ssh-copy-id — use locally available keys to authorise logins on a remote machine
[-n] [-i [identity_file]]
ssh-copy-id -h | -?
ssh-copy-id is a script that uses ssh(1) to log into a remote machine (presumably using a login password, so password authentication should be enabled, unless you’ve done some clever use of multiple identities). It assembles a list of one or more fingerprints (as described below) and tries to log in with each key, to see if any of them are already installed (of course, if you are not using ssh-agent(1) this may result in you being repeatedly prompted for pass-phrases). It then assembles a list of those that failed to log in, and using ssh, enables logins with those keys on the remote server. By default it adds the keys by appending them to the remote user’s ~/.ssh/authorized_keys (creating the file, and directory, if necessary). It is also capable of detecting if the remote system is a NetScreen, and using its ’set ssh pka-dsa key ...’ command instead.
The options are as follows:
Use only the key(s) contained in identity_file (rather than looking for identities via ssh-add(1) or in the default_ID_file). If the filename does not end in .pub this is added. If the filename is omitted, the default_ID_file is used.
Note that this can be used to ensure that the keys copied have the comment one prefers and/or extra options applied, by ensuring that the key file has these set as preferred before the copy is attempted.
Forced mode: doesn’t check if the keys are present on the remote server. This means that it does not need the private key. Of course, this can result in more than one copy of the key being installed on the remote system.
do a dry-run. Instead of installing keys on the remote system simply prints the key(s) that would have been installed.
Print Usage summary
-p port, -o ssh_option
These two options are simply passed through untouched, along with their argument, to allow one to set the port or other ssh(1) options, respectively.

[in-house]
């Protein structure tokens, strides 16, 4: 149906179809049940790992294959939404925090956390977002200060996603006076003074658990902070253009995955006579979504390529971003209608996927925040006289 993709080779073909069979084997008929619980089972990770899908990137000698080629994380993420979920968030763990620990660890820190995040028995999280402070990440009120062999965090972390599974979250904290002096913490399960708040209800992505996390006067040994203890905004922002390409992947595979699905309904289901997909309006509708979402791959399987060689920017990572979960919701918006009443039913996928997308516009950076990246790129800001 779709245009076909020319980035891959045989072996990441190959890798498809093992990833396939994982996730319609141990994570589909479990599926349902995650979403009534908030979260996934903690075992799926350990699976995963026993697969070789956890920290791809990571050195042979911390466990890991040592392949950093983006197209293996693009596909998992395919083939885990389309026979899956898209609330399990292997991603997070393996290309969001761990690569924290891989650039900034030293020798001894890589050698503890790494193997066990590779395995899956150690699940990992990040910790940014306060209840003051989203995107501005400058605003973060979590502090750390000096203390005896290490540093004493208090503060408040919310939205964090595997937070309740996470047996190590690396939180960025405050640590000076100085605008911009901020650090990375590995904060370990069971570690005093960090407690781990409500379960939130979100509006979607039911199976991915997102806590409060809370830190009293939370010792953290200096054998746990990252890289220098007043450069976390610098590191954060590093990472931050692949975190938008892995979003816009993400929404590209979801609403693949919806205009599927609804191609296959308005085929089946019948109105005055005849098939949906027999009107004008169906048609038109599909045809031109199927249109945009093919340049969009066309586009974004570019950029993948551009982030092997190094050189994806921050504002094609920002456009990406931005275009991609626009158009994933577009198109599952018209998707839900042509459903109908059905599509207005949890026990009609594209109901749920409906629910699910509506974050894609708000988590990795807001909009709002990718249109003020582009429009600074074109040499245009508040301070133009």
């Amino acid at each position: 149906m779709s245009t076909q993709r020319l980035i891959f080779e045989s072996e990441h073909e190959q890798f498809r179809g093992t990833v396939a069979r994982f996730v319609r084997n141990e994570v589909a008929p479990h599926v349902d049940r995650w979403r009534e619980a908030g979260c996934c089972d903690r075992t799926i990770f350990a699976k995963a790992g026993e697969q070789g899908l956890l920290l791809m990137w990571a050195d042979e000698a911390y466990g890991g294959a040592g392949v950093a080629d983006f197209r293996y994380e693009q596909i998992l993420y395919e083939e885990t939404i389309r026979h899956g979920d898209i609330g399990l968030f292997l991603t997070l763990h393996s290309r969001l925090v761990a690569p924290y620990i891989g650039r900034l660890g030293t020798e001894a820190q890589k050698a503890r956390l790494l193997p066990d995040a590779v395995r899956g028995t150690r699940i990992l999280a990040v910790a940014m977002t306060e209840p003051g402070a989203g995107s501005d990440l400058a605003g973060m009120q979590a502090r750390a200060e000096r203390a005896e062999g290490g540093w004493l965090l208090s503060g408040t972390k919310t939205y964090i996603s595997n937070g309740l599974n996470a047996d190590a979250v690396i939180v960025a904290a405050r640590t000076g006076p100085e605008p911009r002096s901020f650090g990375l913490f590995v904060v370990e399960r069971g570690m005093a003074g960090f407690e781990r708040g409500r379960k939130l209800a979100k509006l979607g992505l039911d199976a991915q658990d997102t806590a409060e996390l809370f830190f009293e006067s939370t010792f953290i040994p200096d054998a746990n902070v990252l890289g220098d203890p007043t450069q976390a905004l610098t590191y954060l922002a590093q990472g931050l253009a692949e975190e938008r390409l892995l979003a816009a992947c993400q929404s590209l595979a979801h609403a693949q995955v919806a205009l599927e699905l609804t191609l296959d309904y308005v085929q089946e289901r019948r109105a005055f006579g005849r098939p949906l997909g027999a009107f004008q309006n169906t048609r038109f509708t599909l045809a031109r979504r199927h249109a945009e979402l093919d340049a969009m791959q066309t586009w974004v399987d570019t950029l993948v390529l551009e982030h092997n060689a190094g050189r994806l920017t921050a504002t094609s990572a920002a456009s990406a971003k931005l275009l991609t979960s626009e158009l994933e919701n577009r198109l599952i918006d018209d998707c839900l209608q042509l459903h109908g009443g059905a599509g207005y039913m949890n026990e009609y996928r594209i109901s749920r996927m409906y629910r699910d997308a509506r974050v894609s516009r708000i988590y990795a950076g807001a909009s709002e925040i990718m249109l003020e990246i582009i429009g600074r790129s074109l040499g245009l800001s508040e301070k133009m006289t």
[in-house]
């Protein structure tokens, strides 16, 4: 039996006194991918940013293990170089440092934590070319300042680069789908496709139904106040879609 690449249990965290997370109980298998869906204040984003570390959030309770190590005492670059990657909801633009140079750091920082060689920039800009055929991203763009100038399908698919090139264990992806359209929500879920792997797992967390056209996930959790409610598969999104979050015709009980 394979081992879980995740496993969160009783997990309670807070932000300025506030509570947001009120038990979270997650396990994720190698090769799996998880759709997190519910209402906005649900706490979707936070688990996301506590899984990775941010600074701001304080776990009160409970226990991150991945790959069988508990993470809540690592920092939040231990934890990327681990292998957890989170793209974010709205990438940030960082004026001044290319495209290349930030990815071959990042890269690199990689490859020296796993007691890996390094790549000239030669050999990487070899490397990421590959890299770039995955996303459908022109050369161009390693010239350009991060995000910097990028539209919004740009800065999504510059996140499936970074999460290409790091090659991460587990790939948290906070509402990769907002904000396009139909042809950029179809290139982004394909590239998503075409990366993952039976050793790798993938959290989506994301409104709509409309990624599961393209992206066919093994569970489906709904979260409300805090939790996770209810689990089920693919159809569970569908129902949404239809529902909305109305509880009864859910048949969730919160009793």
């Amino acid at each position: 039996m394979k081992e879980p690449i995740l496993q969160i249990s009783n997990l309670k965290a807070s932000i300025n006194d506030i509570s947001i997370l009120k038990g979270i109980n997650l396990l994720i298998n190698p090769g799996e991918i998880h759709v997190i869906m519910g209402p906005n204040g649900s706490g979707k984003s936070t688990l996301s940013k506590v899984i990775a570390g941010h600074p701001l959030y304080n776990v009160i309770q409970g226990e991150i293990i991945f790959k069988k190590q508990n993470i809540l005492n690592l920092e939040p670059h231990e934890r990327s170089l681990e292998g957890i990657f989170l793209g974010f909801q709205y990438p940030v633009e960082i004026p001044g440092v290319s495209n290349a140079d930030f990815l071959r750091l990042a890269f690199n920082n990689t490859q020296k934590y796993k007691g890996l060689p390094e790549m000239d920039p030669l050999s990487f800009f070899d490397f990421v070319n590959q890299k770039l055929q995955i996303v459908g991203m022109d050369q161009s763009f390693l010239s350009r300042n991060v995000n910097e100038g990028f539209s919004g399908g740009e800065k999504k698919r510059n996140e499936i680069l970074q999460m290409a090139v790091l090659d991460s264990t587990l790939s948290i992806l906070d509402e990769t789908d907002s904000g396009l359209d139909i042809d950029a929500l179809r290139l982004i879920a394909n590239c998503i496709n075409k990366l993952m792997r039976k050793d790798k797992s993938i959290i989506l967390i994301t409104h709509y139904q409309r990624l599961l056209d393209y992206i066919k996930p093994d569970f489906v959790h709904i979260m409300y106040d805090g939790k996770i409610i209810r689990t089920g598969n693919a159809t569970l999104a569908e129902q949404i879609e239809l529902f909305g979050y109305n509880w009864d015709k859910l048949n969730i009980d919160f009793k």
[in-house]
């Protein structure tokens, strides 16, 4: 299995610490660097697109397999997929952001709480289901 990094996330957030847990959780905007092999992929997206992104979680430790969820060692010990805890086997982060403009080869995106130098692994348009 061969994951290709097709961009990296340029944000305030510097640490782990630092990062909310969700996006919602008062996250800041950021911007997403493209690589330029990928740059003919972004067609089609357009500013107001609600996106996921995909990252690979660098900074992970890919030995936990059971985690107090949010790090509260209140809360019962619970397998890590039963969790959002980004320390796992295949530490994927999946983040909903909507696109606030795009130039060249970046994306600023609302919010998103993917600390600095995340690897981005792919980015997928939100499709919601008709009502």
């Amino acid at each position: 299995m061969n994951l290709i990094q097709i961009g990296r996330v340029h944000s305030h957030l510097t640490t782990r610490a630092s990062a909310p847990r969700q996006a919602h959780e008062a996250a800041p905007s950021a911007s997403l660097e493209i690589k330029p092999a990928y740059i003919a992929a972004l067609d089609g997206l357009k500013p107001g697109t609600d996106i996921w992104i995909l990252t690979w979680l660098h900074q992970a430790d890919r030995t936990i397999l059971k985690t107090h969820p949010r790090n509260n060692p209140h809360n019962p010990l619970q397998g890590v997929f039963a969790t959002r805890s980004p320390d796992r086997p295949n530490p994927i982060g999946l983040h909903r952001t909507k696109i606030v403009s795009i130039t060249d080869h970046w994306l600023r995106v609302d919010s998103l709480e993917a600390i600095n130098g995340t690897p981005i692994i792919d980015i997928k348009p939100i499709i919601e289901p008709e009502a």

Default behaviour without -i, is to check if ’ssh-add -L’ provides any output, and if so those keys are used. Note that this results in the comment on the key being the filename that was given to ssh-add(1) when the key was loaded into your ssh-agent(1) rather than the comment contained in that file, which is a bit of a shame. Otherwise, if ssh-add(1) provides no keys contents of the default_ID_file will be used.
The default_ID_file is the most recent file that matches: ~/.ssh/id*.pub, (excluding those that match ~/.ssh/*-cert.pub) so if you create a key that is not the one you want ssh-copy-id to use, just use touch(1) on your preferred key’s .pub file to reinstate it as the most recent.
If you have already installed keys from one system on a lot of remote hosts, and you then create a new key, on a new client machine, say, it can be difficult to keep track of which systems on which you’ve installed the new key. One way of dealing with this is to load both the new key and old key(s) into your ssh-agent(1). Load the new key first, without the -c option, then load one or more old keys into the agent, possibly by ssh-ing to the client machine that has that old key, using the -A option to allow agent forwarding:
user@newclient$ ssh -A old.client
user@oldl$ ssh-add -c
... prompt for pass-phrase ...
user@newclient$ ssh someserver
now, if the new key is installed on the server, you’ll be allowed in unprompted, whereas if you only have the old key(s) enabled, you’ll be asked for confirmation, which is your cue to log back out and run
user@newclient$ ssh-copy-id -i someserver
The reason you might want to specify the -i option in this case is to ensure that the comment on the installed key is the one from the .pub file, rather than just the filename that was loaded into you agent. It also ensures that only the id you intended is installed, rather than all the keys that you have in your ssh-agent(1). Of course, you can specify another id, or use the contents of the ssh-agent(1) as you prefer.
Having mentioned ssh-add(1)’s -c option, you might consider using this whenever using agent forwarding to avoid your key being hijacked, but it is much better to instead use ssh(1)’s ProxyCommand and -W option, to bounce through remote servers while always doing direct end-to-end authentication. This way the middle hop(s) don’t get access to your ssh-agent(1). A web search for ’ssh proxycommand nc’ should prove enlightening (N.B. the modern approach is to use the -W option, rather than nc(1)).
BSD June 17, 2010 BSD